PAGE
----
It was in February of 2019 that a woman from Burns Flat visited her daughter in California to help care for her new granddaughter. While there, she received a call from neighbors stating that her house was on fire. Upon returning home, the woman learned from investigators that the cause of the house fire was definitely arson, but wouldn’t say more. So, what is arson in Oklahoma, and what are the penalties for it?
In Oklahoma, arson is defined as deliberately setting, or trying to set, fire to a property. Oklahoma statutes outline four degrees of arson, with the first degree describing the worst charge of arson a person could face.
Arson in the First Degree
Oklahoma defines arson in the first degree as willfully and maliciously setting fire to a structure using some type of explosive, accelerant, or ignition device. It also requires that the start of the fire occur when a person is inside the structure.
The statute also includes causing a fire while producing any illegal dangerous substance, such as manufacturing methamphetamine. A person doesn’t need to set the fire in order for the prosecution to press charges of arson. Helping a person to set a fire or procuring equipment to set a fire can also result in charges of arson in the first degree.
Arson in the first degree is considered a felony in Oklahoma. It is punishable by up to 35 years in prison, a maximum fine of $25,000, or both.
Arson in the Second Degree
Arson in the second degree is very similar to arson in the first degree. The only difference is that arson in the second degree does not require anyone to inhabit the building or structure at the time of the fire. It’s important to understand, though, that if a person sets fire to a hotel or apartment building that is meant for habitation, arson in the first degree charges may apply, even if no one was inside at the time.
Arson in the second degree is also considered a felony in Oklahoma. It is punishable by a maximum prison sentence of 25 years, a maximum fine of $20,000, or both.
Arson in the Third Degree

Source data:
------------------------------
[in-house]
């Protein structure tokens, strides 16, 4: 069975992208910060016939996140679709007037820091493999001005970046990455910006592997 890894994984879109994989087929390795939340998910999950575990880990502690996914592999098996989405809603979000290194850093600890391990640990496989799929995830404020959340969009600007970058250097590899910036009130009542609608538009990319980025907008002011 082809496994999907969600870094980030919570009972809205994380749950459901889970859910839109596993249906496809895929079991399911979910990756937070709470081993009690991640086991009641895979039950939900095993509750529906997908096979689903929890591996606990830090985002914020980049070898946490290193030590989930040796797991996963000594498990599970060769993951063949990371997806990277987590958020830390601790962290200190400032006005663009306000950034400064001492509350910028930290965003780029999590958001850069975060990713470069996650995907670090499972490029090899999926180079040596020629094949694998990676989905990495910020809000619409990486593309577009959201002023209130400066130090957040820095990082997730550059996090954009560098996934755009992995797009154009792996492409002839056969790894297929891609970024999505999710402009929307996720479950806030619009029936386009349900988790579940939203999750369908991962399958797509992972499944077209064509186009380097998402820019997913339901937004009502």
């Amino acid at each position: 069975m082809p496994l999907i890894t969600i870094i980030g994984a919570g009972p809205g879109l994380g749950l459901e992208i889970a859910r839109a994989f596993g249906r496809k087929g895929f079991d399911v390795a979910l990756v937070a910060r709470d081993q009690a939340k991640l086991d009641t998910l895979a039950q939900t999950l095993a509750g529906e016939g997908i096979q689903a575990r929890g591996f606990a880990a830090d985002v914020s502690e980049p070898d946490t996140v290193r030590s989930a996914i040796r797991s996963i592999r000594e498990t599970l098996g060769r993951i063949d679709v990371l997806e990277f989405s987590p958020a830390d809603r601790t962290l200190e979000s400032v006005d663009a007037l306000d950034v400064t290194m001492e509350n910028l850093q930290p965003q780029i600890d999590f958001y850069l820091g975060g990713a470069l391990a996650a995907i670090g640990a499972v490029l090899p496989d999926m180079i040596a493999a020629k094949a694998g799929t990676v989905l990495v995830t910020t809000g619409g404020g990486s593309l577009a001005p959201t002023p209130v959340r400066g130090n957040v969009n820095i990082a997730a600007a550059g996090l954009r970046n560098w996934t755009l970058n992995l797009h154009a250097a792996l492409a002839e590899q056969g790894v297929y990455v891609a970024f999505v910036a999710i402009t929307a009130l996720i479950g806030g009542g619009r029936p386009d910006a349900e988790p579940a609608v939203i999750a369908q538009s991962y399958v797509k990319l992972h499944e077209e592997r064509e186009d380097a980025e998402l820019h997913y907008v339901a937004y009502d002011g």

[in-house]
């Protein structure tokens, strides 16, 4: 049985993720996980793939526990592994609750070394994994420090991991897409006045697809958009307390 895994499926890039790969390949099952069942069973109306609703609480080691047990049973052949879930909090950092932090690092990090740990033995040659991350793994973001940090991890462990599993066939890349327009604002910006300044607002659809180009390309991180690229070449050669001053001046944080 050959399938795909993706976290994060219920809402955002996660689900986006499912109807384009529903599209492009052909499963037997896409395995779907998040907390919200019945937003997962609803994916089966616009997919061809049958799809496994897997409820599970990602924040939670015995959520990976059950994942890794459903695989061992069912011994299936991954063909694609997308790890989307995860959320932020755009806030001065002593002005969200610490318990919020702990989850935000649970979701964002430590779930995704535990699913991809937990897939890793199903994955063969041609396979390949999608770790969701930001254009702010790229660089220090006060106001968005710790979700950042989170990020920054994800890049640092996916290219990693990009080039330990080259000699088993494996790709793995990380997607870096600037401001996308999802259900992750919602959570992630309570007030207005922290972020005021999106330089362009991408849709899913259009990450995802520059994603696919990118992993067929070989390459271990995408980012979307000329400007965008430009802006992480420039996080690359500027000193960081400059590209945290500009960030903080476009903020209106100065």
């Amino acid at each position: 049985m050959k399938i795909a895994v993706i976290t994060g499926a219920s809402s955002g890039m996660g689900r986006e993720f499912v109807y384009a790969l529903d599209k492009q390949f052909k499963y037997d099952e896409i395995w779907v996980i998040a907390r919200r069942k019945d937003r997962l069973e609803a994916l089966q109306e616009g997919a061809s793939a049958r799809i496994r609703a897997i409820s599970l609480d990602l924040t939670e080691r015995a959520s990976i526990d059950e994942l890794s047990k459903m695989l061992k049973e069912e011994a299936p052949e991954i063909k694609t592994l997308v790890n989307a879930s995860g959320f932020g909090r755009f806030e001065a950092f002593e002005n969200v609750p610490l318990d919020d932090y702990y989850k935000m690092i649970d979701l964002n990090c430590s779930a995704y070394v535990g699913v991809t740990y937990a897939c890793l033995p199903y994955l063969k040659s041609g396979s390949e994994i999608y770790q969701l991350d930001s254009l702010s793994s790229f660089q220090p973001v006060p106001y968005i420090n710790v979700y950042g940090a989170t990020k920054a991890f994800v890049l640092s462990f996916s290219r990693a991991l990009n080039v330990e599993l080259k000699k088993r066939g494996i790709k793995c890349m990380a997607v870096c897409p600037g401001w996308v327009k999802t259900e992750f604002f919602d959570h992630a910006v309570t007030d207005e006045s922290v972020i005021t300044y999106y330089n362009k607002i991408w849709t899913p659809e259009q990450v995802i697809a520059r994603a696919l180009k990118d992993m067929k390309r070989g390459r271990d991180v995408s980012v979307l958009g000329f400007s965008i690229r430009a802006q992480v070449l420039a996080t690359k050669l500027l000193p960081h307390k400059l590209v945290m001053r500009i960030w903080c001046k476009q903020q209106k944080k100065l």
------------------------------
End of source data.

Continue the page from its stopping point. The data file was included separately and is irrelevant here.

Arson in the third degree in Oklahoma refers to setting fire to any property valued over $50 using an explosive. The property doesn’t typically include homes, but does include farm crops, motor vehicles, trailers, and even forest lands. Arson in the third degree is a felony punishable by up to 15 years in prison, a maximum fine of $10,000, or both.
Arson in the Fourth Degree
When a person attempts to burn any property, even if that attempt is unsuccessful, they may face charges of arson in the fourth degree. The attempt can use any type of accelerant, explosive device, or even simple matches. This, like all other types of arson in Oklahoma, is a felony. This crime is punishable by up to 10 years in jail, a maximum fine of $5,000, or both.
Facing Charges? Speak to an Oklahoma City Criminal Defense Lawyer
In Oklahoma, arson is taken very seriously. It can ruin lives, including those that are falsely accused. A criminal defense lawyer in Oklahoma can help those facing charges retain their freedom and beat the charges.
If you’ve been charged with arson, or any other crime, contact Banks, Gillett, Gillett, PLLC at (405) 607-4800. Being convicted of arson means not only jail time and high fines, but also a criminal record that will follow you around for the rest of your life. Don’t take your chances. Call us today or fill out our online form for your free consultation.